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Tear-stained

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All the shifting light around him is confusing. Keith thinks he remembers flashes of blue, yellow, green and red, and some kind of red that set off alarms. But when he tries to recall it, the memory is replaced by a void and a spear of pain. It makes him nauseous.

The noises makes him nauseous too. A sheer grinding noise, like metal being torn apart. The ground he’s lying on shudders with it. Keith does too, involuntarily. He blacks out.

 

Shiro walks in on Keith’s body convulsing with a seizure.

 

Everything’s worse when awareness returns. Less coherent, more foggy. There’s a blur of white and grey in front of him. He tries to focus on, but his eyes refuse. He can’t see colour, just shadow and that figure of white and grey leaning over him. Is the world greyscale now?

The figure leans closer, enough so that he can make out a pair of weird unsteady lines running down the person’s face. The person is speaking to him, but their voice sounds distant. Maybe the helmet wrapped around his head is what’s making their voice hard to hear?

He blinks. The light has shifted. It’s bright now, too bright.

The person is speaking.

The thing around his head is removed, but his mind feels no less foggy. The pain in his head, in his body, flares as he’s moved. His throat hurts with a cry he can’t hear.

Something presses onto his face, around his nose and mouth.

Someone asks his name before that. He can’t remember it.

He can’t remember anything after that.

 


 

 

Shiro’s forced to withdraw from Keith’s side when Keith is taken in for emergency medical care. He’s kept in ICU. Shiro’s kept in meeting rooms.

When finally Keith’s moved into a general recovery room, Shiro’s moved into the rank of Admiral. Keith hasn’t woken since Shiro last saw him. Shiro hasn’t been able to see him since then either.

The exhaustion gets to him, and it gets to a point where Shiro can’t hold in his frustration anymore. Questions about schedules, policies, interplanetary relations and recovery are directed at him, but all Shiro can do is stand there and pretend there aren’t tears slipping from the corners of his eyes. He doesn’t even have the energy to shield his face from view.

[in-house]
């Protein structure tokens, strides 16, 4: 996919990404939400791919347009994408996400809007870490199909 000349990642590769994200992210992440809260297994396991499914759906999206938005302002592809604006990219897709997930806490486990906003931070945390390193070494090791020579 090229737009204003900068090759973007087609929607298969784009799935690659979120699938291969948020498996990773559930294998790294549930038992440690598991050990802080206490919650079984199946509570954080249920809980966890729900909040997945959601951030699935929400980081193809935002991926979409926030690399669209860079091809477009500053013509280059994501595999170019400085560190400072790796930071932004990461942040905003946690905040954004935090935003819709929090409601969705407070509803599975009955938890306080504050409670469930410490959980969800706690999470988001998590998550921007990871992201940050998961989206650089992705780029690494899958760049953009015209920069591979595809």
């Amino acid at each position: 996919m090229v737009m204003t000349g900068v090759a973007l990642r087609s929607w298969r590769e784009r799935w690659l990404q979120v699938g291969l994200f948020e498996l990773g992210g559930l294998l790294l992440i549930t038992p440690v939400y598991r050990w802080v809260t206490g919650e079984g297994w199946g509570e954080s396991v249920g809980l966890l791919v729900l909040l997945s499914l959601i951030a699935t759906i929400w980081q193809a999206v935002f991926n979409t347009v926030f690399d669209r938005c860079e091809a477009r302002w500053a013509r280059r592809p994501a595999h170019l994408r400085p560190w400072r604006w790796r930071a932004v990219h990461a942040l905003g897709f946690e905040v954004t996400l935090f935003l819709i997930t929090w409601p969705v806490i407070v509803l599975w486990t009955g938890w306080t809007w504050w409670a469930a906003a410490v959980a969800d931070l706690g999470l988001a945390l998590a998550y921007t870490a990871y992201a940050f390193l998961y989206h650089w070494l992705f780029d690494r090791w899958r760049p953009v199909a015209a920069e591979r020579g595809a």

A hand on his shoulder. Iverson sends him off for uninterrupted rest.

Shiro makes a beeline for the couch he’s been collapsing on after each day, then stops. No. At this rate he’ll never get to go see how the others are doing.

He visits them all, one by one, ignoring how concerned they are by what his face looks like. Keith’s the only one who doesn’t comment.

Keith’s the only one who can’t.

 


 

Broken bones. Internal bleeding. Head injury.

Keith’s brought out of the induced coma after his body heals, but his brain doesn’t register it. The coma is no longer classified as induced.

 


 

 

It’s only after Shiro pilots Black – in order to sit her down in formation with the other Lions, in preparation for the speech – that Keith shows any sign of waking.

It takes a few days after that for Keith’s body to catch up with the fact that his quintessence has been safely restored to it.

 

 


 

“I couldn’t find you,” Keith says when he’s awake enough to speak. His voice is hoarse from disuse.

Shiro swallows. “What do you mean?” He already knows what Keith means.

“Black. Couldn’t find you. S-she said you were find…fine…but you weren’t there.”

“I am fine, Keith. I wasn’t there because you saved me, remember?”

Keith’s expression contorts. His eyes glaze over, but not with loss of focus. “You weren’t there ‘cause I failed. You weren’t there ‘cause you were gone, for good. Because – ” A choked cry cuts him off. “’cause you died. You said you died. S-so…”

“And then you saved me,” Shiro murmurs.

“I couldn’t remember that.”

Ah, is all Shiro can manage.

“Black wanted to make me leave, but I wouldn’t let her. Said I had to find you.” Keith sniffs. “I think she let me stay because I was upset. I think she thought it wouldn’t be good for my recovering if she sent be back with that extra stress.”

The memory of Keith’s seizure comes to the front of Shiro’s mind. Shiro wonders if it’s prompted by Black.

“Maybe that was a good thing. When I first woke up, Krolia and Kolivan were here. The doctor says I shouldn’t watch TV yet, so we couldn’t watch your speech. I thought you’d be here when I woke, but you weren’t, and you weren’t in Black either, and I thought… I thought you really gone, and I started believing I’d have to live through that same awful grief all over again – for a third time...”

Fresh tears follow the same old tracks. “I’m sorry, Keith.”

 

(Those tears stain as well.)